19-Week Infant Development

For the first three months of your baby’s life, he spent most of his time eating, sleeping and dirtying diapers. By the time he is 19 weeks old, nearing the five-month mark, he is starting to become aware of the world around him and develop his own personality. Every day, it seems, he is making new strides in his physical, social, emotional and language development.

Getting Stronger

Your baby is getting stronger every day. As she nears the 19-week mark, she will discover a new favorite plaything--her legs. She may use this new-found toy to stand while holding onto your hands or pull herself up holding on to a chair, couch or coffee table. These exercises help strengthen an infant's legs, preparing them for walking in a few short months.

Verbal Skills

Baby girl asleep in car seat

How to Play With a 3-Month-Old

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By 19 weeks, your baby is starting to have a conversation with you. He may make noises that sound like "mama" and "dada," although at this age, he merely is putting consonants together with vowels and not meaning anything. Help him connect sounds with meanings by talking to him constantly, labeling objects and describing what you are doing as you go about your daily routine.

Sleeping Habits

By the time your baby has reached 19 weeks, he may be sleeping through the night. Since he was born, you’ve been putting him to sleep on his back to reduce the risk of sudden infant death syndrome; however, he now may be rolling over, preferring to sleep on his stomach. According to Similac.com, once a baby can roll on his own, the risk of SIDS is reduced greatly.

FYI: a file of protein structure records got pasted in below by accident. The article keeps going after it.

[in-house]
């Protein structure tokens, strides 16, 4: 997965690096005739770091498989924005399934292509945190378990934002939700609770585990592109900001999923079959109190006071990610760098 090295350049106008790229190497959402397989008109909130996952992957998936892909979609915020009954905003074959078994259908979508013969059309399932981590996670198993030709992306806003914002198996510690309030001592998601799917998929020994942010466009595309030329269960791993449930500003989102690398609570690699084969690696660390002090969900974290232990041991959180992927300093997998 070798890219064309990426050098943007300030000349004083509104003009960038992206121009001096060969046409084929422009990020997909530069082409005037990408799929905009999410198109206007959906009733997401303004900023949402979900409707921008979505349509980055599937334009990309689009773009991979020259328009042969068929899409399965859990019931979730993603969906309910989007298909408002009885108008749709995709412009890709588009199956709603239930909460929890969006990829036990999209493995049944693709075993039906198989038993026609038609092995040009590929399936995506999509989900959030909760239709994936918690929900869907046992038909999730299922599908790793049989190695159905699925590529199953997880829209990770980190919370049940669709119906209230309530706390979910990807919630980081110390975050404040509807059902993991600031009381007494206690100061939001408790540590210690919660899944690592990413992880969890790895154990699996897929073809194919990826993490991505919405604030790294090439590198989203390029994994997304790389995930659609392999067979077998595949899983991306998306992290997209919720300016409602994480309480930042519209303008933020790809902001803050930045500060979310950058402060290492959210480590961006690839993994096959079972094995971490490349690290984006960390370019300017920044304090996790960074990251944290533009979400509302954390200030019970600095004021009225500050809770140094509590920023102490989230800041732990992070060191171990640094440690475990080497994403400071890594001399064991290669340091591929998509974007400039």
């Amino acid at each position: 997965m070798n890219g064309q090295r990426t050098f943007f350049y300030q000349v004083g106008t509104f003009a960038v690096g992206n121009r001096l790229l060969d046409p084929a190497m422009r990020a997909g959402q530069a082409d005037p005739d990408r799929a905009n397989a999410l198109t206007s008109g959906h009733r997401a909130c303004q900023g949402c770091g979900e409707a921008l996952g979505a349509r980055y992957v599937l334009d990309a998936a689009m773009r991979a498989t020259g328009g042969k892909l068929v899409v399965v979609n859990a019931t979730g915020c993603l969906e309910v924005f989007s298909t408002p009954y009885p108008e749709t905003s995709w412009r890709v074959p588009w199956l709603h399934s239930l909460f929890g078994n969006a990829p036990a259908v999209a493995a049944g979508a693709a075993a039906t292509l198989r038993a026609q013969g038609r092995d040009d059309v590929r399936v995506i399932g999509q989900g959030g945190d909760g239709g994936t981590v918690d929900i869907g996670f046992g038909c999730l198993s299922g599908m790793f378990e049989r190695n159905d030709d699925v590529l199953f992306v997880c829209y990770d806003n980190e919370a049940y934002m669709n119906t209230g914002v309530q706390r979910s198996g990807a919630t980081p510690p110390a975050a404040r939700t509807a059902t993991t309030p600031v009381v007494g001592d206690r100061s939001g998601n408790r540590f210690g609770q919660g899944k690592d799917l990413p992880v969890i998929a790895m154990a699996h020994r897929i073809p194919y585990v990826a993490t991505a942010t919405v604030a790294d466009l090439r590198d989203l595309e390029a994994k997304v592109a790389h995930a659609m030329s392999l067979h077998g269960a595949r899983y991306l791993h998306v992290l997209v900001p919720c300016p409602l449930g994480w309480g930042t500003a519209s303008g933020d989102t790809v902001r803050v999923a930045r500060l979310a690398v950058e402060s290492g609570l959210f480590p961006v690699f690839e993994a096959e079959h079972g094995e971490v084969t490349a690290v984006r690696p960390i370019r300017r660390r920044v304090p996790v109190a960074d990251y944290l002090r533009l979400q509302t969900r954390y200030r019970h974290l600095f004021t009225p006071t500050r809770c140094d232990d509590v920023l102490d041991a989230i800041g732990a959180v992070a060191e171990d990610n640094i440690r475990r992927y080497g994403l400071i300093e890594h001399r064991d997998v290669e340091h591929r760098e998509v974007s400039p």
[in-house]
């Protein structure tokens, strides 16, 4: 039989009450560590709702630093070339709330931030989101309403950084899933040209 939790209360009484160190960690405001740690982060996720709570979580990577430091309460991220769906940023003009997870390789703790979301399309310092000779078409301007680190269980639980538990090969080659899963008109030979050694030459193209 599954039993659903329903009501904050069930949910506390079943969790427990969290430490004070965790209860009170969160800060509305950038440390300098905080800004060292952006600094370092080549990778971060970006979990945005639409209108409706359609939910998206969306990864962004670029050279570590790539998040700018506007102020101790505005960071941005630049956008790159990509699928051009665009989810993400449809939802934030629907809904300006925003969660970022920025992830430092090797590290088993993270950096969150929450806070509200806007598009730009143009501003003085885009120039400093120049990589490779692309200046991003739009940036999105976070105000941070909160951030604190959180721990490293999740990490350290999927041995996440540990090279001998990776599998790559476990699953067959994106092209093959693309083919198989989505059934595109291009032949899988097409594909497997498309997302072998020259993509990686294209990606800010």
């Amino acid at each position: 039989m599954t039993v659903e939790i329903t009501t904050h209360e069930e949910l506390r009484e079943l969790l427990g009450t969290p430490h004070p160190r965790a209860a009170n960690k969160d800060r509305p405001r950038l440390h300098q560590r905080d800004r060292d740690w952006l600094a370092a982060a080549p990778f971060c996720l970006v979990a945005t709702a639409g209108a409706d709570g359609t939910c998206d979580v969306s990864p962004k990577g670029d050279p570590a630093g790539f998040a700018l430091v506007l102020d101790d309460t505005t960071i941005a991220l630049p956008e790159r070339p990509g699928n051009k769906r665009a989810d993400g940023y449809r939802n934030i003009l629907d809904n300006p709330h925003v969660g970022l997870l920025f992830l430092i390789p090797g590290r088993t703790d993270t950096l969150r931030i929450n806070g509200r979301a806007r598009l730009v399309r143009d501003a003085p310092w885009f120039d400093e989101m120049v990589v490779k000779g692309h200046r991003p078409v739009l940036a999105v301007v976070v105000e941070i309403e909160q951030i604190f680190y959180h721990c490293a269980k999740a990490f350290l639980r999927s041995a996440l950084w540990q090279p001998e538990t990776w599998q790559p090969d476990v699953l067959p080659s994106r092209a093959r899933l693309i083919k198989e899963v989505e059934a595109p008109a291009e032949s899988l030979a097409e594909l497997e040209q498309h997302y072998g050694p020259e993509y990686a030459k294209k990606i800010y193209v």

You also may have noticed that your baby is sleeping less and playing more during the day. Most 19-week-olds take three or four naps a day for about an hour at a time; however, some infants will take several short catnaps or two longer naps.


Baby girl asleep in car seat

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At about 19 weeks, your baby may be ready to eat solid foods. Most babies start with a little iron-fortified infant rice cereal, mixed with formula or breast milk. Watch for your baby’s cues to see if she is ready for cereal--if she pushes the cereal out of her mouth or turns her head away, you may want to wait another few weeks. Introduce new foods slowly and gradually in order to detect potential food allergies.


All babies grow and develop at a different pace, and what may be “normal” for one infant may not be normal for your child. If you have any concerns about the way your baby is growing or developing, or about eating or sleeping habits, contact your pediatrician.